The second blessing is that you esteem grace much more highly. You start to appreciate the least crumbs of grace, while prior to that you would easily discard these same tokens of God’s love and care. Now you see how unworthy you are and how strong the corruptions are within you and you see clearly that all God’s dealings with you are tokens of His sheer mercy alone. Because of these afflictions, the least token of God’s grace becomes highly valued. You mourn and humble yourself on account of your corruptions. Manasseh humbled himself in his affliction (see 2 Chron. 33:12).
You now long for God and His grace. Because of these longings for the Lord and His presence, your prayers will increase. You experience what is stated in Psalm 42:2: My soul thirsteth for God, for the living God. His loving kindness becomes more precious to you than life. It is a fact that it is often through afflictions that a child of God will attain higher views of Christ. Under the sufferings of a cross one’s estimation of Christ will increase. In the Song of Solomon the bride’s desire for her Bridegroom is greater when He has departed because of her unfaithfulness.
In the third place, afflictions will also wean you from the world. You will not cleave to the world, much less will you love it, for you need something far better than the world can offer. You see the world exposed in all its emptiness and futility. The idols have no ears to hear, no eyes to see and they cannot save you. You loathe them, and instead, you cleave to the living God. You forsake the world, for you see clearly that only God can be your stay. You need God in your life. Therefore you are thrust upon God. He is the only One who can help and deliver you. You say with Asaph in his afflictions: Whom have I in heaven but thee? and there is none upon earth that I desire beside thee (Ps. 73:25).
Fourthly, the Lord leads into afflictions to glorify His Name. The Lord chooses some of His people to suffer hardships so that God’s grace and sustaining power are displayed in their lives. Others see the powerful grace of God at work in your life, giving you patience, perseverance and humility to bear these hardships. Faith is strengthened through these trials. In Revelation 13:10 we read of the patience and the faith of the saints.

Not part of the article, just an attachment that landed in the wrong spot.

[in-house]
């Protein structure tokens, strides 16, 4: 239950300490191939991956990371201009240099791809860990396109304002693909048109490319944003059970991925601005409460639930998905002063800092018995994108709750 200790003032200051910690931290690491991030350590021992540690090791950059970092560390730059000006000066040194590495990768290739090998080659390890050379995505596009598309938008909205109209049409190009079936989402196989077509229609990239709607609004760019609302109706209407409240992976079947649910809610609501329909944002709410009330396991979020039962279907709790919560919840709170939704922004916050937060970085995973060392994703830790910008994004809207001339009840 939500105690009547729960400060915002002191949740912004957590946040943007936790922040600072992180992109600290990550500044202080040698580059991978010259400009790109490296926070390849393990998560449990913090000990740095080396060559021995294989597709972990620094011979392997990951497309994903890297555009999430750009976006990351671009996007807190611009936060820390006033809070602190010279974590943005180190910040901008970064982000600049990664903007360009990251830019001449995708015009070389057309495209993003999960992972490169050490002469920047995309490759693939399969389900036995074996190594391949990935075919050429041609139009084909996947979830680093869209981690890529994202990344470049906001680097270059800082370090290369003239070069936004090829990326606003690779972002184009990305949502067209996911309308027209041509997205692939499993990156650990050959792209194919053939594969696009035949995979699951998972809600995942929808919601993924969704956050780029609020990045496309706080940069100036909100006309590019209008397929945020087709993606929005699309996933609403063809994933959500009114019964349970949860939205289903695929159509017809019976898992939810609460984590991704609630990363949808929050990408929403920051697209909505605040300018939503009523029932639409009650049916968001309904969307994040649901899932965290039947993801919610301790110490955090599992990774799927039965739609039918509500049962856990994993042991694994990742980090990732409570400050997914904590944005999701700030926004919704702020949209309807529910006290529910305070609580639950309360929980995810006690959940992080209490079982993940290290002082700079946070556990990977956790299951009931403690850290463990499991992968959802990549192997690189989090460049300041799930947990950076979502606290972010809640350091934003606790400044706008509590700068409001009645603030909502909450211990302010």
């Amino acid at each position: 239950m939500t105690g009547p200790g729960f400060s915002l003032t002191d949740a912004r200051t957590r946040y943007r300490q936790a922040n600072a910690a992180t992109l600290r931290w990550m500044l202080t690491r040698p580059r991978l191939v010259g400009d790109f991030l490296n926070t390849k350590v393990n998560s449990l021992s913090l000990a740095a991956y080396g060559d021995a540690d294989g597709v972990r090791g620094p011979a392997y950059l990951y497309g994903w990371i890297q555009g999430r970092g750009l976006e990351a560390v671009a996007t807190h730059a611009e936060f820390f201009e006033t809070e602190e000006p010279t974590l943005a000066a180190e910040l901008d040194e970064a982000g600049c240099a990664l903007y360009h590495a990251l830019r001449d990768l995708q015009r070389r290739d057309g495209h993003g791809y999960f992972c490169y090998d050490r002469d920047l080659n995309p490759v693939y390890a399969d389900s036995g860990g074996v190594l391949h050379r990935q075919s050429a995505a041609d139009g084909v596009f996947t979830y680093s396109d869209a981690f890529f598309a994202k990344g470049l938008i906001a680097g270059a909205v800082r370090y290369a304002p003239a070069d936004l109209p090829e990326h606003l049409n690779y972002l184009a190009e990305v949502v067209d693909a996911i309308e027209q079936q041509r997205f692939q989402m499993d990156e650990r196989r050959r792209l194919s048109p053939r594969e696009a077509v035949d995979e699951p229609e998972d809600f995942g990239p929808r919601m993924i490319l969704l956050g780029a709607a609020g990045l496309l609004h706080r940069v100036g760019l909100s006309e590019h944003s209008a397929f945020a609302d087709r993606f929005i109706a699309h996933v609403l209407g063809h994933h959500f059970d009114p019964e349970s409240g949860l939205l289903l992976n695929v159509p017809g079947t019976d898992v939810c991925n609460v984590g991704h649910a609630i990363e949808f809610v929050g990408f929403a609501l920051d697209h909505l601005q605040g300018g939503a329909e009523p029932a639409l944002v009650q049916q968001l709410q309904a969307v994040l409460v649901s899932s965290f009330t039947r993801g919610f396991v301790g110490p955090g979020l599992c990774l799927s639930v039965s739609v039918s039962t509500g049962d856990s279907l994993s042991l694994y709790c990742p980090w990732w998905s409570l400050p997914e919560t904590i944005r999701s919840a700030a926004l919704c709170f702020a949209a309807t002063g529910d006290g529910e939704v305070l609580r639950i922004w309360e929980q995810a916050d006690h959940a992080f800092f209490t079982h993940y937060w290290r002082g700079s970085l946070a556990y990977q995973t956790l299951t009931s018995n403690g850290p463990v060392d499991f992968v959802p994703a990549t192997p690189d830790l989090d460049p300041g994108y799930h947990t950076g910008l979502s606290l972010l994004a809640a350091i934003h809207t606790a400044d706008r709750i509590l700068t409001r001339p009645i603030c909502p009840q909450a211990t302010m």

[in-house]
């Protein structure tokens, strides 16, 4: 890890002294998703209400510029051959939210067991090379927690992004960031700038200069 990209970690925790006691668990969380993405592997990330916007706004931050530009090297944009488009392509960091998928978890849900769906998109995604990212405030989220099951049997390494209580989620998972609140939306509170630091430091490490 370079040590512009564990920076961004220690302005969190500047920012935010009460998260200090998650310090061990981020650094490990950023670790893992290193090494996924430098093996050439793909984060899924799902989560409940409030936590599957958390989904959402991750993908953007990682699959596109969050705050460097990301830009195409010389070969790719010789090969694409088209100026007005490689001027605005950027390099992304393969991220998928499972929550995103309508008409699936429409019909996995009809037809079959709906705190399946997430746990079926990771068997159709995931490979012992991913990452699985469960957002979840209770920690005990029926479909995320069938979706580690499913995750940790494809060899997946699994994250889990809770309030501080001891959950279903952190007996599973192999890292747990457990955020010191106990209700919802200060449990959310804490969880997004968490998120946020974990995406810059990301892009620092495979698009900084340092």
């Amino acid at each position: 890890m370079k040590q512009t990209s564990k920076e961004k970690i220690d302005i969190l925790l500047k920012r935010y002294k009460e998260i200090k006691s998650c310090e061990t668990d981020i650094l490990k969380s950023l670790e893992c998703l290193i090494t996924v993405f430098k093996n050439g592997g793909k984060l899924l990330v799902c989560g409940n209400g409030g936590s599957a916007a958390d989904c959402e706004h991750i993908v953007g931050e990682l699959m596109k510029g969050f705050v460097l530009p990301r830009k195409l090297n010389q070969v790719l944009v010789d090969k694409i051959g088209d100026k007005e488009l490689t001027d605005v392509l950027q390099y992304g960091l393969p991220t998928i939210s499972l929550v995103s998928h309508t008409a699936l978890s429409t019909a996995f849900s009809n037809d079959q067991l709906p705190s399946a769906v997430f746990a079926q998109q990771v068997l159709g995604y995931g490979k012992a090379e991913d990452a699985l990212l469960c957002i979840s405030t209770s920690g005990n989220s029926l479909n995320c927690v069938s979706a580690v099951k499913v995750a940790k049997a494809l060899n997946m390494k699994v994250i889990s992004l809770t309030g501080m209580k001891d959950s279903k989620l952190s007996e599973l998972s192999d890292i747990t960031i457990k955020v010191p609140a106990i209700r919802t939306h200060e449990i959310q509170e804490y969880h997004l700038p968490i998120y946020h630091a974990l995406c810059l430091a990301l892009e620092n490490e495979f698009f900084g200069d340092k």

God is glorified when His name is adored in the midst of hardships and afflictions.
It is as James 1:2, 3 says,
My brethren, count it all joy when ye fall into divers temptations; knowing this, that the trying of your faith worketh patience.
The Lord can place His people under the rod so they may experience His power in delivering them. This will all redound to the glory of His name. Psalm 50:15 is fulfilled: And call upon me in the day of trouble: I will deliver thee, and thou shalt glorify me.
Andrew Gray says that it is easier for a Christian to bear his cross than to bear his enjoyments (p. 327). Under a cross, by the power of God’s grace, a Christian may experience much love, tenderness and patience, but upon the first blink of prosperity, his tenderness may be gone. How a Christian needs grace to lay his life in God’s hand! We may think that we know which cross would be suitable for us, but in reality we are least able to bear such a cross.
Christ knows exactly which cross is suitable for you. He knows much better than you how to guide you to heaven. He knows much better than you how to subdue your flesh. He knows much better than you how to nurture spiritual graces and fruit in you. Let Christ carve your cross.
Warning and Comfort
Finally, let us be very clear that not all suffering and hardships are evidence that we are one of God’s children. There are many who suffer afflictions as the consequences of sin, and they perish. This world lies in the midst of death and suffering. The afflictions we have dealt with are specifically meant for God’s children. Those who have been translated from darkness to light will go through special tribulations because of their struggles against the devil, the world and their own flesh.
The ungodly do not know these kinds of afflictions. They do not own their guilt. They are not concerned about godliness, but they live for their own pleasures. They seek to fulfill the natural desires of their heart. If you are like that, you must realize that the adversities you are now going through are only a precursor to the real sufferings that await you. As long as you neglect Christ you are under His condemnation. You may now laugh and think you are having a jolly good time, but when we live apart from Christ He says: Woe unto you that are full! for ye shall hunger. Woe unto you that laugh now! for ye shall mourn and weep (Luke 6:25).
But you who trust in the Lord, while you walk in darkness and have no light, you may think that your life is falling apart. It seems that God does not hear you. The godly ones of Judah thought that all was lost after the Babylonians had destroyed Jerusalem. There were no walls left. Then the Lord spoke to them: Behold, I have graven thee upon the palms of my hands; thy walls are continually before me (Isa. 49:16). The people saw ruins, but God sees walls. When your life seems to be broken, the Lord sees another life. He that sat upon the throne said,
Behold, I make all things new. For God shall wipe away all tears from their eyes; and there shall be no more death, neither sorrow, nor crying, neither shall there be any more pain: for the former things are passed away. And He that sat on the throne said unto me (John), Write: for these words are true and faithful. Revelations 21:5